PELAGIC fishermen caught themselves in a Catch 22 when they started landing “black” fish, according to former Whalsay skipper Josie Simpson.
However those days are now long gone and both the mackerel and herring fishery are now accredited by the Marine Stewardship Council for their integrity.
The greatest threat now facing the industry is the actions of Iceland and Faroe, who are unilaterally declaring huge pelagic quotas in the face of an apparently impotent European Union.
Simpson, now leader of Shetland Islands Council, spent his working life at the helm of a pelagic trawler working and living alongside many of the men who found themselves being fined in the High Court on Friday.
When he chaired Shetland Fishermen’s Association he joined a government/industry working group to tackle black fish landings, advising they focus on the shore side of operations rather than the vessels.
It took a long time for the authorities to listen, and it was only when they did that these offences came to light.
He explained that once illegal landing began, it rapidly turned into a vicious cycle.
“When other black fish is being landed that depresses the market because the buyer is getting cheap fish,” he said.
“Once that happens the only way to compensate for the poorer price is to land more tonnage and the more tonnage you land black, the more you depress the market – so it’s a complete Catch 22 situation they got themselves into.”
It had proved easier to bring an end to illegal white fish landings, and when that happened it immediately pushed up the price fishermen received for their catch.
The same thing has happened with herring and mackerel, Simpson said. “Mackerel prices have trebled in just a few years, but it’s just because black fish isn’t finding a sale on the market.”
That has hurt the men in court though, who have been forced to forego quota equal to the amount they landed illegally. That fish is now worth much more than it was between seven and ten years ago.
On top of the fines and the confiscation of their illegal profits, which alone amount to £3.7 million, the 17 skippers – 13 from Shetland – now find themselves much worse off than they would have been if they had not gone down this road in the first place.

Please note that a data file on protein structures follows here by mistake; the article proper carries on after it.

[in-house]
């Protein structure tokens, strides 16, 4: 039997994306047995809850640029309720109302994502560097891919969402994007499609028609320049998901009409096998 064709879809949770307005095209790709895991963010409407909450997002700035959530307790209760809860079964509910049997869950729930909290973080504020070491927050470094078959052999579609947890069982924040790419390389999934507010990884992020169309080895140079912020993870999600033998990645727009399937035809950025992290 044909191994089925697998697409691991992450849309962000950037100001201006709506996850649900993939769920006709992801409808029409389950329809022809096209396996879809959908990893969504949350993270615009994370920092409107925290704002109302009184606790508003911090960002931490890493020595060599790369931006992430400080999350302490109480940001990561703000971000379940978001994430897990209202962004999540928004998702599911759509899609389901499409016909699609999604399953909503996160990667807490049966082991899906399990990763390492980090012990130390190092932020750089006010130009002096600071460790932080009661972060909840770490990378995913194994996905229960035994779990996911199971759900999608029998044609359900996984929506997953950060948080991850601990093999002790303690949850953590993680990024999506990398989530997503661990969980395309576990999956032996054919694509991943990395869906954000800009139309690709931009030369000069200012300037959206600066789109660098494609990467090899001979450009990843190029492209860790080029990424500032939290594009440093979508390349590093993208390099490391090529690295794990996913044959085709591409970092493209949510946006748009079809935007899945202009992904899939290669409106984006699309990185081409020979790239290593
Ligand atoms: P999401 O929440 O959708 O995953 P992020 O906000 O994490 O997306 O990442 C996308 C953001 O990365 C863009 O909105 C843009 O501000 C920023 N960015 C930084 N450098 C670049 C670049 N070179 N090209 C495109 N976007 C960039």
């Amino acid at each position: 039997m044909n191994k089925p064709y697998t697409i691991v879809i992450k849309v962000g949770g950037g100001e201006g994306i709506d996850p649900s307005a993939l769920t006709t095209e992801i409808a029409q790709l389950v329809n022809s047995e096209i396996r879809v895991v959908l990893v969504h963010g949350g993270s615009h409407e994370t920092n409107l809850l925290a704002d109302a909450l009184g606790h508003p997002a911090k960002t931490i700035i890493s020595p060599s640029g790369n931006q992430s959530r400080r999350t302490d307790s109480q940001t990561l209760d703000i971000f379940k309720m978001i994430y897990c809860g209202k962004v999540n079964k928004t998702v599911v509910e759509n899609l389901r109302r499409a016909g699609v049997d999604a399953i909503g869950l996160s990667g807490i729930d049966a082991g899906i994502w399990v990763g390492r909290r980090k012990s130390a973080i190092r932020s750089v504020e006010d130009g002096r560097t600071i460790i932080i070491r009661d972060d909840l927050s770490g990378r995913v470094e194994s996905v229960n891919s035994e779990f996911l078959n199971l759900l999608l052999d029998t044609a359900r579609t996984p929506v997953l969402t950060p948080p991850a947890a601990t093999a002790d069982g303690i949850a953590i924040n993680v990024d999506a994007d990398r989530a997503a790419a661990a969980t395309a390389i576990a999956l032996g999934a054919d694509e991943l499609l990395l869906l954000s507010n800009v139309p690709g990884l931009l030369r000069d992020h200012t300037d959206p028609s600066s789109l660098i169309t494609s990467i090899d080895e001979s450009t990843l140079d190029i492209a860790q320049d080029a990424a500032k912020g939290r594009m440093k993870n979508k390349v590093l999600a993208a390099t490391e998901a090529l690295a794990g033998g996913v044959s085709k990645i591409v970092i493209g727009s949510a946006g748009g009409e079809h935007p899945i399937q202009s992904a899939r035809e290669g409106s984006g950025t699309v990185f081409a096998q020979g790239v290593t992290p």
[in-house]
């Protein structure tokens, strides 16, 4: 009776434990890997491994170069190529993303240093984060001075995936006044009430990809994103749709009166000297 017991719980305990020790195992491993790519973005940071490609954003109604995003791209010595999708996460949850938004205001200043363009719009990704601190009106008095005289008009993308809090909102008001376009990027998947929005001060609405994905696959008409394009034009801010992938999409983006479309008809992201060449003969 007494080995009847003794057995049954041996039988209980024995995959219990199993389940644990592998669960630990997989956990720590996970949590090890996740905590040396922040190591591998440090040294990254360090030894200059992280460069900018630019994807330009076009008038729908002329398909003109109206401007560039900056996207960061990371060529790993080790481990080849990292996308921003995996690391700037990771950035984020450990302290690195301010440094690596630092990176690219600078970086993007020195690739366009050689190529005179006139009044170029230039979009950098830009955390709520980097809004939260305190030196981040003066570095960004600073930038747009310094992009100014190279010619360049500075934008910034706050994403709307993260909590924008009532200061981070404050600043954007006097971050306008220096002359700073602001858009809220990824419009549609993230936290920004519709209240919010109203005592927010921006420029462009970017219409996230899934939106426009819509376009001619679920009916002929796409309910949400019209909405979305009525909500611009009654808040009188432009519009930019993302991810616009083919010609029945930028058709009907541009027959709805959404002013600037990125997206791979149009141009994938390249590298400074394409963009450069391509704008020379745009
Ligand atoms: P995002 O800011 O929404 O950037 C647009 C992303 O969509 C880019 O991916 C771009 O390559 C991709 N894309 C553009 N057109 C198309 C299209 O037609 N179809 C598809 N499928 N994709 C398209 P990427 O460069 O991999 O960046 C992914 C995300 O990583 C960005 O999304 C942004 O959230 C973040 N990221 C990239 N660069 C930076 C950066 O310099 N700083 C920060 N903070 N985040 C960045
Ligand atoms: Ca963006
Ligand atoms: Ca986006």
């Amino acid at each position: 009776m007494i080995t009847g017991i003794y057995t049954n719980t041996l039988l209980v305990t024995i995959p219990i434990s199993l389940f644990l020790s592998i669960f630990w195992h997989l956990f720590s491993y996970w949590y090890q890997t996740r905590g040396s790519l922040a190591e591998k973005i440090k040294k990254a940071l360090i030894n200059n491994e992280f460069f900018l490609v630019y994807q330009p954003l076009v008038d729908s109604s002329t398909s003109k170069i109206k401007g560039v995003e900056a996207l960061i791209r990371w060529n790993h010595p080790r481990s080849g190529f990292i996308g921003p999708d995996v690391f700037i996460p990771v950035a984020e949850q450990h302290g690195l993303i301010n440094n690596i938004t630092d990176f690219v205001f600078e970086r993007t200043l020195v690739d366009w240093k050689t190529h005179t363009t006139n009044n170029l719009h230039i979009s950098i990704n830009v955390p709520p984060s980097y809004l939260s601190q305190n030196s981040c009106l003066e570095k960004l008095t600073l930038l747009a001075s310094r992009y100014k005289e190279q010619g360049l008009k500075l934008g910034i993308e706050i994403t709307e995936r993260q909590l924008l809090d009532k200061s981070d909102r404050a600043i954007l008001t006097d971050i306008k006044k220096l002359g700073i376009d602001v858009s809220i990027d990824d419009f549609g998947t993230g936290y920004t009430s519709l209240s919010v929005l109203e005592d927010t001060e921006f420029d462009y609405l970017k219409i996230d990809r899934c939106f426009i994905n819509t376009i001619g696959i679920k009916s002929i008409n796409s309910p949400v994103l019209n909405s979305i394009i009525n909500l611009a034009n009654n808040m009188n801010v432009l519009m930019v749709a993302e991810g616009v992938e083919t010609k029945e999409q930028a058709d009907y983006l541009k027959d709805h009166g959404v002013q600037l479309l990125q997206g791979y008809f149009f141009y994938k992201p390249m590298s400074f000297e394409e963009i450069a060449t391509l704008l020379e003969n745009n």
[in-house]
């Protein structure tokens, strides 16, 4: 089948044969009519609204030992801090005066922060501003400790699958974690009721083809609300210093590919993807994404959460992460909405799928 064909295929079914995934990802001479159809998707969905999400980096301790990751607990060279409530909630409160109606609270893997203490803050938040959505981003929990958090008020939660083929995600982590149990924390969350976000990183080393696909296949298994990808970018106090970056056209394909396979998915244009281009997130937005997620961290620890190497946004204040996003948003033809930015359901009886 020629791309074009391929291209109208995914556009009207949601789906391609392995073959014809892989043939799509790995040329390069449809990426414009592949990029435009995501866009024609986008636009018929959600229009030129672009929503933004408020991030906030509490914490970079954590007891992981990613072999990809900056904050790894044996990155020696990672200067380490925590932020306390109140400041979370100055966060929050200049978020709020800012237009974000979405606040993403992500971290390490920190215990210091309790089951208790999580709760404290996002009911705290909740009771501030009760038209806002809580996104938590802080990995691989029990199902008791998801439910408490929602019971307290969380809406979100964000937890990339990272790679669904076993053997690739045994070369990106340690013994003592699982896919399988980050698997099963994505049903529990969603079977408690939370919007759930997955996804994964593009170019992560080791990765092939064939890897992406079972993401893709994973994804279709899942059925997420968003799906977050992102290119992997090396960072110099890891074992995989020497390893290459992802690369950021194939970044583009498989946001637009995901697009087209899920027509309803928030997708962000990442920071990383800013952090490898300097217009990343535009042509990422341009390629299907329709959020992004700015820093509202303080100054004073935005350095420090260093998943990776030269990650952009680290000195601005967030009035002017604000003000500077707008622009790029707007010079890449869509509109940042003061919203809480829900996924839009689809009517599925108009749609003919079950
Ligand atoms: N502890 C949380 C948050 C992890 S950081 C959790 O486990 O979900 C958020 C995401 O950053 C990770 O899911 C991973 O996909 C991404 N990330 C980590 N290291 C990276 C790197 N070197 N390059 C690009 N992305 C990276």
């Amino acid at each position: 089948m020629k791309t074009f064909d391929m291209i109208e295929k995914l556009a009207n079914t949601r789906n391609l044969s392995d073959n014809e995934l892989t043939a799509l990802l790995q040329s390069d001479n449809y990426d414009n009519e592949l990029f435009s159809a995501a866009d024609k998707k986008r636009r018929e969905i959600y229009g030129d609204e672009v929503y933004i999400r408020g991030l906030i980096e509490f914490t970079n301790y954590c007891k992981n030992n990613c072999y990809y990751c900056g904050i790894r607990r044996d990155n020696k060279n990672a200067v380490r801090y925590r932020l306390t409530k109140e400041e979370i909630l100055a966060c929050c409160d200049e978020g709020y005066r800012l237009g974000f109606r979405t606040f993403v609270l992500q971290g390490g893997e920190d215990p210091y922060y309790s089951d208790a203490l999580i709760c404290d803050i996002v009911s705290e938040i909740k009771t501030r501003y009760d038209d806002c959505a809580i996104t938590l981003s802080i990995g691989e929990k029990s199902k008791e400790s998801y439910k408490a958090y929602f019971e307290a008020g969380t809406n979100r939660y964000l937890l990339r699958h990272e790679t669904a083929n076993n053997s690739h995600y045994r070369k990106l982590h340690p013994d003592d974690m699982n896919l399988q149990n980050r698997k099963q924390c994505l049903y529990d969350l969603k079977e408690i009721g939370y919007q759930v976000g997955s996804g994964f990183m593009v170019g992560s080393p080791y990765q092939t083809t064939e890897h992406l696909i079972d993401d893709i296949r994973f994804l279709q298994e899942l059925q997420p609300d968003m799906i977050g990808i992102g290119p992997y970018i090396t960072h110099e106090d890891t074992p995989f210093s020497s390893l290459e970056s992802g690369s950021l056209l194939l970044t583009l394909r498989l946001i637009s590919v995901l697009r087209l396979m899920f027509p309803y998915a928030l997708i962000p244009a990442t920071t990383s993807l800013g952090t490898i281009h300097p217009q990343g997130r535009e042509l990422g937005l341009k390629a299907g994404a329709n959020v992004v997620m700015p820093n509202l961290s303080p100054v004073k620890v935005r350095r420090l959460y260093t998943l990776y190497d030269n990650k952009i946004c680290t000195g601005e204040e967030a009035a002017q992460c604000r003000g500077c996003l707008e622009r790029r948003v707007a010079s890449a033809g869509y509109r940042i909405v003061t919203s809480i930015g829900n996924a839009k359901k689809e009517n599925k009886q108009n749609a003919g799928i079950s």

There is bitterness too amongst fishermen that while these skippers have been penalised, their counterparts in Europe, some of whom have been found guilty of huge overfishing of tuna, have got away with “a slap on the wrist”.
“If you are going to cut this out completely inside the EU then everybody has to be treated the same and I don’t think they are being treated the same,” Simpson says.
Leslie Tait is now chairman of Shetland Fishermen’s Association. He stresses that the Shetland and Scottish pelagic fleet have made substantial efforts to ensure the sustainability of the stocks on which they depend.
He cites the MSC accreditation, as well as the doubling of the herring quota in 2012, which indicate that overfishing prior to 2005 had no long term adverse effects on the stock.
Tait also highlights the fishermen have had three penalties for their actions – lost quota, confiscation orders imposed in December and now fines.
“Whatever short-term financial benefits these fishermen may have gained through their illegal landings have been more than outweighed by the losses they have suffered through the pay-back of quotas and other penalties that have been imposed on them.”
He too draws attention to the more serious threat coming from Scotland’s northern neighbours who are buttressing their ailing economies by grabbing extra quota in defiance of international agreements.
“The ‘illegal’ catches being taken by (Iceland and Faroe) far exceed the illicit landings made by Shetland fishermen and pose a much greater threat to the sustainability of this fishery.
“There has to be a level playing field; we cannot have a situation where our fishermen are penalised for overfishing, but fishermen from other countries are allowed to fish the same stocks without restraint.”
Simpson is reminded of the way the UK lost the argument over the blue whiting fishery, finding its share reduced from 57 per cent to 22 per cent because the two island nations along with Norway built up an “illegal” track record.
Meanwhile Whalsay is coping with the stigma of being labelled a “millionaires’ island” funded by criminal fishermen in its own stoic fashion. Simpson says people may be talking about it at the moment, but it’s not been a big topic of conversation on an island that depends almost entirely on fishing for its continued existence.